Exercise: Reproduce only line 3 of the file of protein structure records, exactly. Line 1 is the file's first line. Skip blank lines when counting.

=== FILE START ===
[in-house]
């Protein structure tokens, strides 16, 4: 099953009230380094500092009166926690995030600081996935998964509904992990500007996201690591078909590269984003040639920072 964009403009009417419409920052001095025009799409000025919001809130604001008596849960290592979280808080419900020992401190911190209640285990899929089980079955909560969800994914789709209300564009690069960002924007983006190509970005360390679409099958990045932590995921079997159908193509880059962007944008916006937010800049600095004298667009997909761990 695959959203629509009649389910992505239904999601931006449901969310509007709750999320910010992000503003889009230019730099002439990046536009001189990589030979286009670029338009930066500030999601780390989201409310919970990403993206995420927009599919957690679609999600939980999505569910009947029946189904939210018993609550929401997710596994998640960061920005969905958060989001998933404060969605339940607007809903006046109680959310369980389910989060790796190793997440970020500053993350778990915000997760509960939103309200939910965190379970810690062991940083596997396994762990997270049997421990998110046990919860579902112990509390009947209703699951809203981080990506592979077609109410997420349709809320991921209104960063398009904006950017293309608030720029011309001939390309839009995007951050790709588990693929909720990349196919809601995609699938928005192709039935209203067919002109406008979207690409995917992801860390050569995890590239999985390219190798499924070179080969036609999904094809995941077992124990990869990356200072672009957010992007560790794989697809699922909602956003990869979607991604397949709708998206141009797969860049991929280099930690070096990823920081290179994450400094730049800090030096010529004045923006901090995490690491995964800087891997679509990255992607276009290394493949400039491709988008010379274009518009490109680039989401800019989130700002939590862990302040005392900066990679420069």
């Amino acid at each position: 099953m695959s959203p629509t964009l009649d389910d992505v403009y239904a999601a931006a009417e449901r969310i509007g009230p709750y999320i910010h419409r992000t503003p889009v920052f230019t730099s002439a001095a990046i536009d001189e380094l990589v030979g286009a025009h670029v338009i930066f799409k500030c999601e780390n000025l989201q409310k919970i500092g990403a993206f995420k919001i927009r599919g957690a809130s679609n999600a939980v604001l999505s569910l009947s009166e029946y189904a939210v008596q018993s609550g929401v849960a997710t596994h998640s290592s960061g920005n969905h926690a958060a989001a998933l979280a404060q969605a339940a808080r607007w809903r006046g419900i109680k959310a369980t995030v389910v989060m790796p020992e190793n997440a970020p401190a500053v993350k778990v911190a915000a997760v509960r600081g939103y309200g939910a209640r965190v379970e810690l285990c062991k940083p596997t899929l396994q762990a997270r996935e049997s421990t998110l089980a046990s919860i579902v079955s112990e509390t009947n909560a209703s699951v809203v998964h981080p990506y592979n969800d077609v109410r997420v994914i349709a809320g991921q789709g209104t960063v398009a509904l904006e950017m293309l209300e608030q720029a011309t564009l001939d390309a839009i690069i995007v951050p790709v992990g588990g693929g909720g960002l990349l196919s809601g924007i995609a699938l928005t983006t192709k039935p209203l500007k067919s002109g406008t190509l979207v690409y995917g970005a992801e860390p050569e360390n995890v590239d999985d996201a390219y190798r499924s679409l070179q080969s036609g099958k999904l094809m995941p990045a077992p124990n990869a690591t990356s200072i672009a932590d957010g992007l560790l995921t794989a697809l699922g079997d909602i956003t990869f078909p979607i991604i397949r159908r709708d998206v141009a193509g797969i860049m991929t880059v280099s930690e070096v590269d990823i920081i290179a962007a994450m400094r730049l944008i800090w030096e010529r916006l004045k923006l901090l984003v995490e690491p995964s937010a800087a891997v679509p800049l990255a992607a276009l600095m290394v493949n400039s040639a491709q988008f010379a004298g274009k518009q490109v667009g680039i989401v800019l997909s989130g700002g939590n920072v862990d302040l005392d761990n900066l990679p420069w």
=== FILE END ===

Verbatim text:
């Amino acid at each position: 099953m695959s959203p629509t964009l009649d389910d992505v403009y239904a999601a931006a009417e449901r969310i509007g009230p709750y999320i910010h419409r992000t503003p889009v920052f230019t730099s002439a001095a990046i536009d001189e380094l990589v030979g286009a025009h670029v338009i930066f799409k500030c999601e780390n000025l989201q409310k919970i500092g990403a993206f995420k919001i927009r599919g957690a809130s679609n999600a939980v604001l999505s569910l009947s009166e029946y189904a939210v008596q018993s609550g929401v849960a997710t596994h998640s290592s960061g920005n969905h926690a958060a989001a998933l979280a404060q969605a339940a808080r607007w809903r006046g419900i109680k959310a369980t995030v389910v989060m790796p020992e190793n997440a970020p401190a500053v993350k778990v911190a915000a997760v509960r600081g939103y309200g939910a209640r965190v379970e810690l285990c062991k940083p596997t899929l396994q762990a997270r996935e049997s421990t998110l089980a046990s919860i579902v079955s112990e509390t009947n909560a209703s699951v809203v998964h981080p990506y592979n969800d077609v109410r997420v994914i349709a809320g991921q789709g209104t960063v398009a509904l904006e950017m293309l209300e608030q720029a011309t564009l001939d390309a839009i690069i995007v951050p790709v992990g588990g693929g909720g960002l990349l196919s809601g924007i995609a699938l928005t983006t192709k039935p209203l500007k067919s002109g406008t190509l979207v690409y995917g970005a992801e860390p050569e360390n995890v590239d999985d996201a390219y190798r499924s679409l070179q080969s036609g099958k999904l094809m995941p990045a077992p124990n990869a690591t990356s200072i672009a932590d957010g992007l560790l995921t794989a697809l699922g079997d909602i956003t990869f078909p979607i991604i397949r159908r709708d998206v141009a193509g797969i860049m991929t880059v280099s930690e070096v590269d990823i920081i290179a962007a994450m400094r730049l944008i800090w030096e010529r916006l004045k923006l901090l984003v995490e690491p995964s937010a800087a891997v679509p800049l990255a992607a276009l600095m290394v493949n400039s040639a491709q988008f010379a004298g274009k518009q490109v667009g680039i989401v800019l997909s989130g700002g939590n920072v862990d302040l005392d761990n900066l990679p420069w």